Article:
A new study suggests that gas stoves can leak dangerous pollutants even when they are off.
Researchers at the PSE Healthy Energy, a research institute, took 185 natural gas (NG) samples from 159 unique residential stoves in California. Samples were then analyzed in two certified labs.
The study, published in the journal Environmental Science & Technology on Thursday, found that six of the ten most commonly detected pollutants were federally-designated hazardous air pollutants (HAP), known for causing adverse health effects. Four of these HAPs — benzene, toluene, m,p-xylene, and hexane — were found in more than 98% of the samples.
Benzene is carcinogenic to humans, and no safe level of exposure can be recommended, according to the World Health Organization (WHO).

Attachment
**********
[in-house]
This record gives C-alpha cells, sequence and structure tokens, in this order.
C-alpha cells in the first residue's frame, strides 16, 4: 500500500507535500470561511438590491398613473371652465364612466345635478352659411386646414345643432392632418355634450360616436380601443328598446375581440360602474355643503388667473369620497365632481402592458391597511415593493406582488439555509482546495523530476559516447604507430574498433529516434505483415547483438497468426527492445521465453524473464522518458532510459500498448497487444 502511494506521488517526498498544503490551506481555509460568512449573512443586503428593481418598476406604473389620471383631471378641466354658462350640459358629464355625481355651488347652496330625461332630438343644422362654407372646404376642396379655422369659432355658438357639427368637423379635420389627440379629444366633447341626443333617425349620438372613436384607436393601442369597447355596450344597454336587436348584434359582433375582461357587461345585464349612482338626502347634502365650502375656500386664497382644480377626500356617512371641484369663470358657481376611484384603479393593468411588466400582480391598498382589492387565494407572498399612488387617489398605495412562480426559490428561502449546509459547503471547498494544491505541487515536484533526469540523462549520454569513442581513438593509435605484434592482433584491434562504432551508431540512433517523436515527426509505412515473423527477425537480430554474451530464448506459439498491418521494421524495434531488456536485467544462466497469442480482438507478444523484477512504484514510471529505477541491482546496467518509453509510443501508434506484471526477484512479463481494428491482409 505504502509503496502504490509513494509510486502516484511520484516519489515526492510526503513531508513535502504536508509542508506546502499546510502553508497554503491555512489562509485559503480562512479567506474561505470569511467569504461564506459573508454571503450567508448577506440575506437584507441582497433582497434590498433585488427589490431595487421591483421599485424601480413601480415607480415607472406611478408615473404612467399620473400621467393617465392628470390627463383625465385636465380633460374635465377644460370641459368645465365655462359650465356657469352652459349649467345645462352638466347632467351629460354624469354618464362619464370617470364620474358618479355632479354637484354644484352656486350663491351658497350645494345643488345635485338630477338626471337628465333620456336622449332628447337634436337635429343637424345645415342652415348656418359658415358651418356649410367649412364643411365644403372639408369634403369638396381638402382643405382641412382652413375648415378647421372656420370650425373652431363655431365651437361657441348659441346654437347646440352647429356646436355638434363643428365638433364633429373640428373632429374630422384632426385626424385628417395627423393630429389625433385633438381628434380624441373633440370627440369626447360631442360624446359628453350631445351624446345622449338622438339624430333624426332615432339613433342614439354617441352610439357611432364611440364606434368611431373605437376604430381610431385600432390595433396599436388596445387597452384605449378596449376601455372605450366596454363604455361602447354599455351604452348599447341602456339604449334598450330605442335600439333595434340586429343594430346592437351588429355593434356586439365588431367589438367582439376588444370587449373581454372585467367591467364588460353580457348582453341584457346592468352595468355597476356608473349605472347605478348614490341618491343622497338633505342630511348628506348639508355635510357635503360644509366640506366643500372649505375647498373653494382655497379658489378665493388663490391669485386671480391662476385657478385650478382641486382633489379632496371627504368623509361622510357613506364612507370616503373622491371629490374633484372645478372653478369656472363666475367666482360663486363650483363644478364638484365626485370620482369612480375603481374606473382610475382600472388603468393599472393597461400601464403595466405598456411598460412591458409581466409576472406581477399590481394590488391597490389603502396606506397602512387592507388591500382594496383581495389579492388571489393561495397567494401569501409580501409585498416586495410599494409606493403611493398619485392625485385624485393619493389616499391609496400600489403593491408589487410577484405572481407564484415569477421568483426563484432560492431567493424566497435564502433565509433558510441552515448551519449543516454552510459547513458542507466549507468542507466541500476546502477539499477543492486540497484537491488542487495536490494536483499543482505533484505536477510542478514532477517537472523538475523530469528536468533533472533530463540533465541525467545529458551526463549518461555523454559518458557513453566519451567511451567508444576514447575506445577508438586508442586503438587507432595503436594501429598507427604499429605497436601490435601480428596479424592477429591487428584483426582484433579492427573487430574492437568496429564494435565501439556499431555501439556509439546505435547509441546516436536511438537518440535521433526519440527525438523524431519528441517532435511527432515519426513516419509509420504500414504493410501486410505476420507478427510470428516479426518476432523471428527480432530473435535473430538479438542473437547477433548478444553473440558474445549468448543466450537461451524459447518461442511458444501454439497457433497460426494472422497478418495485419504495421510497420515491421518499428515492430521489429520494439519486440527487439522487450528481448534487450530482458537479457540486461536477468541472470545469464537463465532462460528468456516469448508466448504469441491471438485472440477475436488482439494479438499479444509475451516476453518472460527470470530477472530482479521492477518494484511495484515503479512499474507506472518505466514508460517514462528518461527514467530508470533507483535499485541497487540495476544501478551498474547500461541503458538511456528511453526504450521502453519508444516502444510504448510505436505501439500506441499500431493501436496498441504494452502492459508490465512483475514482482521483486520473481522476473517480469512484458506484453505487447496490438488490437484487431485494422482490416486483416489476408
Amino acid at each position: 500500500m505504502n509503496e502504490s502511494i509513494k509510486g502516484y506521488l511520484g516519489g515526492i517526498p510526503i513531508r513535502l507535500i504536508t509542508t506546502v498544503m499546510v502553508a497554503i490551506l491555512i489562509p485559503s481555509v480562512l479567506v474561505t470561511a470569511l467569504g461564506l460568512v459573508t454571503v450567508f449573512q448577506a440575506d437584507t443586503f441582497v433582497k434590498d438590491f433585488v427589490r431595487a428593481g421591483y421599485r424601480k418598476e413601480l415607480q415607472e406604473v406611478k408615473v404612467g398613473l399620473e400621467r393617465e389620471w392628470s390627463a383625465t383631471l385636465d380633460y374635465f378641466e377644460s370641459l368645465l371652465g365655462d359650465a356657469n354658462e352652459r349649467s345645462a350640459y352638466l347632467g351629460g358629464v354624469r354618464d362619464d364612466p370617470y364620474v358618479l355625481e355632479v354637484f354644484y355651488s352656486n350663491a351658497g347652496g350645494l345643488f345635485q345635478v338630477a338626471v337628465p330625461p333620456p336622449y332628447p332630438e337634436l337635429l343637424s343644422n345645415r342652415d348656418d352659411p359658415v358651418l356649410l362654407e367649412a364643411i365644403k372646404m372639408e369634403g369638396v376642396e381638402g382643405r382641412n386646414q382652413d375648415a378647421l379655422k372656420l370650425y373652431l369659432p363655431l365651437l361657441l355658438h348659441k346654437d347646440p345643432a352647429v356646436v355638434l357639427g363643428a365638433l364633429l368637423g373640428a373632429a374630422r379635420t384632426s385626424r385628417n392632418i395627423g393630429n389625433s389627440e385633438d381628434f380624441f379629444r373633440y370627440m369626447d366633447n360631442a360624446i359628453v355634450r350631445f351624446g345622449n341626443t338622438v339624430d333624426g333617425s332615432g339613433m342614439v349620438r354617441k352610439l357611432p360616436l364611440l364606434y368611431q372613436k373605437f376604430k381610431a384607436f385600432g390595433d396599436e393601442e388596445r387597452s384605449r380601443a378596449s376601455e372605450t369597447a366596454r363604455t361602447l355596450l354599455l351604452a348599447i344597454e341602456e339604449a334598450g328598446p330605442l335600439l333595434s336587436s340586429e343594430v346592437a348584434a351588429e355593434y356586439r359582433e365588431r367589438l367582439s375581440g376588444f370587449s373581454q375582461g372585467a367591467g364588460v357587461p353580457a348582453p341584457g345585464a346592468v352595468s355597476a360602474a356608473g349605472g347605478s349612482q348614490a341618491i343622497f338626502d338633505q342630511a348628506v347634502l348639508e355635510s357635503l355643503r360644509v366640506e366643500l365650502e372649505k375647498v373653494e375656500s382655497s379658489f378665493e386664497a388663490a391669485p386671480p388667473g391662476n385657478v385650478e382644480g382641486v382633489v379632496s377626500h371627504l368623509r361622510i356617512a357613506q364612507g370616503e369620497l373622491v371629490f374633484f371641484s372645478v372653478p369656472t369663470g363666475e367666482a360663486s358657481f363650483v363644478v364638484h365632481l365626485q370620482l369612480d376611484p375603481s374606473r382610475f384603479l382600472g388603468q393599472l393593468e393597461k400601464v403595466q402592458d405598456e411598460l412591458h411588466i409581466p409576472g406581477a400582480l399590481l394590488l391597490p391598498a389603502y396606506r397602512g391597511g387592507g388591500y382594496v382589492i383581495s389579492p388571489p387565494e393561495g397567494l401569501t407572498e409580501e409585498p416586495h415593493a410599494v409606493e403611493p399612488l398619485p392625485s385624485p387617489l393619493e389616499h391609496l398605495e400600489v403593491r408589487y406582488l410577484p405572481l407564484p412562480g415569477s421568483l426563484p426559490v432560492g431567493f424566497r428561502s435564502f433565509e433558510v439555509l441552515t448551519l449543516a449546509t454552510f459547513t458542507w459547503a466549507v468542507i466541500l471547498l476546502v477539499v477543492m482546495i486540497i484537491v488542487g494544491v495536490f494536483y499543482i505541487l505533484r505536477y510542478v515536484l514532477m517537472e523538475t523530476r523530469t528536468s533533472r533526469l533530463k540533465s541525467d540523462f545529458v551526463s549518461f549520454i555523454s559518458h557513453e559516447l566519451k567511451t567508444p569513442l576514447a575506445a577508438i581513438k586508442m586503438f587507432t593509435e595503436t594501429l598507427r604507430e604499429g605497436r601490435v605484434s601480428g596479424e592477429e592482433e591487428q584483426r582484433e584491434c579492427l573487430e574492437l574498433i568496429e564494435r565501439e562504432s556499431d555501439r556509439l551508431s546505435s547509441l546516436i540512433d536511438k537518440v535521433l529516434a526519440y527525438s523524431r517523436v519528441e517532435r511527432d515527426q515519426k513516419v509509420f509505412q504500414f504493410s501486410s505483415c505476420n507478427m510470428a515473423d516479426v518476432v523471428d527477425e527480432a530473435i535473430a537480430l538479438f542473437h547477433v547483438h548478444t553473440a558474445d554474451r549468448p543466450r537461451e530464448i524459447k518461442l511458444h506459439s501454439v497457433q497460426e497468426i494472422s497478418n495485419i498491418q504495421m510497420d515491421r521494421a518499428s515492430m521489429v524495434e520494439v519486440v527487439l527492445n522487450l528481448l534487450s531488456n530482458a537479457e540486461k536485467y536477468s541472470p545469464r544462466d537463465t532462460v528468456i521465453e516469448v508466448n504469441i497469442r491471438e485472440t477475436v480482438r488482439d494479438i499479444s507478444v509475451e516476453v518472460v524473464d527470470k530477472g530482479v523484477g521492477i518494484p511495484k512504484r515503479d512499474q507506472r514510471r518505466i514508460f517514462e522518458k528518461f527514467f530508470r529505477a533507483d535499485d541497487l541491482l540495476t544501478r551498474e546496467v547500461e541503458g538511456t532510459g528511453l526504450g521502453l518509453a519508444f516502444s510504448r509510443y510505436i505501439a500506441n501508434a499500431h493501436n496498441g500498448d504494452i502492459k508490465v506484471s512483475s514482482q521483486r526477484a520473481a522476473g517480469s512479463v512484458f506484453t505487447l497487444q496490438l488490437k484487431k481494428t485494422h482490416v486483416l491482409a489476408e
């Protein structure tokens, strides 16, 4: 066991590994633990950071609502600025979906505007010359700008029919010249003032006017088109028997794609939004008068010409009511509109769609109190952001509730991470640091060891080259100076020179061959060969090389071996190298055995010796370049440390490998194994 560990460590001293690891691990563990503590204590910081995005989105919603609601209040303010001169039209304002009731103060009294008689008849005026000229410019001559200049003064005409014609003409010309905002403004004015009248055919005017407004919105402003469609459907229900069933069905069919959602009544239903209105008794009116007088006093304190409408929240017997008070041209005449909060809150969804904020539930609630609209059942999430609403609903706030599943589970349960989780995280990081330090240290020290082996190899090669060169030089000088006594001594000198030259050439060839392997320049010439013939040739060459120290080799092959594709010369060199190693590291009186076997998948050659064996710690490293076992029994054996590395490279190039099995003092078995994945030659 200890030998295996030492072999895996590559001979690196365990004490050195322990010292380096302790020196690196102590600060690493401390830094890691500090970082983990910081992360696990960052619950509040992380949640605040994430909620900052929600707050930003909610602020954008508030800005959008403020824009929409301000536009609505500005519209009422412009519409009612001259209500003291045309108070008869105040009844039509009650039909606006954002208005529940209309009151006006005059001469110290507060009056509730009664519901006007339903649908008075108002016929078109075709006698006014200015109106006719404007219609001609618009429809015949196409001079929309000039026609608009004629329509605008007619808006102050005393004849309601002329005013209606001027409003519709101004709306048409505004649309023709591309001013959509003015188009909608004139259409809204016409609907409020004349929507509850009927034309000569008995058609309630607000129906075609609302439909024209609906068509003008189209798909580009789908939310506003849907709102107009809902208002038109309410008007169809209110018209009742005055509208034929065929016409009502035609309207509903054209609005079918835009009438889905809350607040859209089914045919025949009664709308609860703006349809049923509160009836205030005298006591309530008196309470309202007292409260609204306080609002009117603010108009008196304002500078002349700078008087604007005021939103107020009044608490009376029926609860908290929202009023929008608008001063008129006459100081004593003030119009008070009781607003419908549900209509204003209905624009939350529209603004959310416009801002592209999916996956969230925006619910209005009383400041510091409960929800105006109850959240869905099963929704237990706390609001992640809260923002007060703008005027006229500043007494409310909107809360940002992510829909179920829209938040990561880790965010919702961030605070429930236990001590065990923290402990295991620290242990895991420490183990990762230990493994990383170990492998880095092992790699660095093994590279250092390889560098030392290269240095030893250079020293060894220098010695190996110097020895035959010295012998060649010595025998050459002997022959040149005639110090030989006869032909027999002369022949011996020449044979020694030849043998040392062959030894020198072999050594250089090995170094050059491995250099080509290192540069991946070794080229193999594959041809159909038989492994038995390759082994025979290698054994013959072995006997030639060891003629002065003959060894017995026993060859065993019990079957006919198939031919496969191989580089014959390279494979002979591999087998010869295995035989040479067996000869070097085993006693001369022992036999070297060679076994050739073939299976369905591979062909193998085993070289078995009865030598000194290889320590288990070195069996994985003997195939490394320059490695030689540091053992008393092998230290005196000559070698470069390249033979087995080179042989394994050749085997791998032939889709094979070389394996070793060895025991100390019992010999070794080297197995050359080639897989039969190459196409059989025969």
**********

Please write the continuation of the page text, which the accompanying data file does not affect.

The pollutant is associated with several types of leukemia and lung cancer. Chronic exposure to benzene can also cause reduced production of red and white blood cells from bone marrow.
The Centers for Disease Control and Prevention (CDC) says that women who had a high-level exposure to benzene for an extended period of time had irregular menstrual periods and a decrease in the size of their ovaries.
“What we saw is that in certain cases, just having a gas stove in your kitchen could create benzene concentrations comparable to secondhand smoke,“ researchers say in the PSE Healthy Energy blog.
Nearly 9 out of 10 (88%) households in California had natural gas service in 2020. Of those, 70% of homes cook with an NG-powered stove or oven.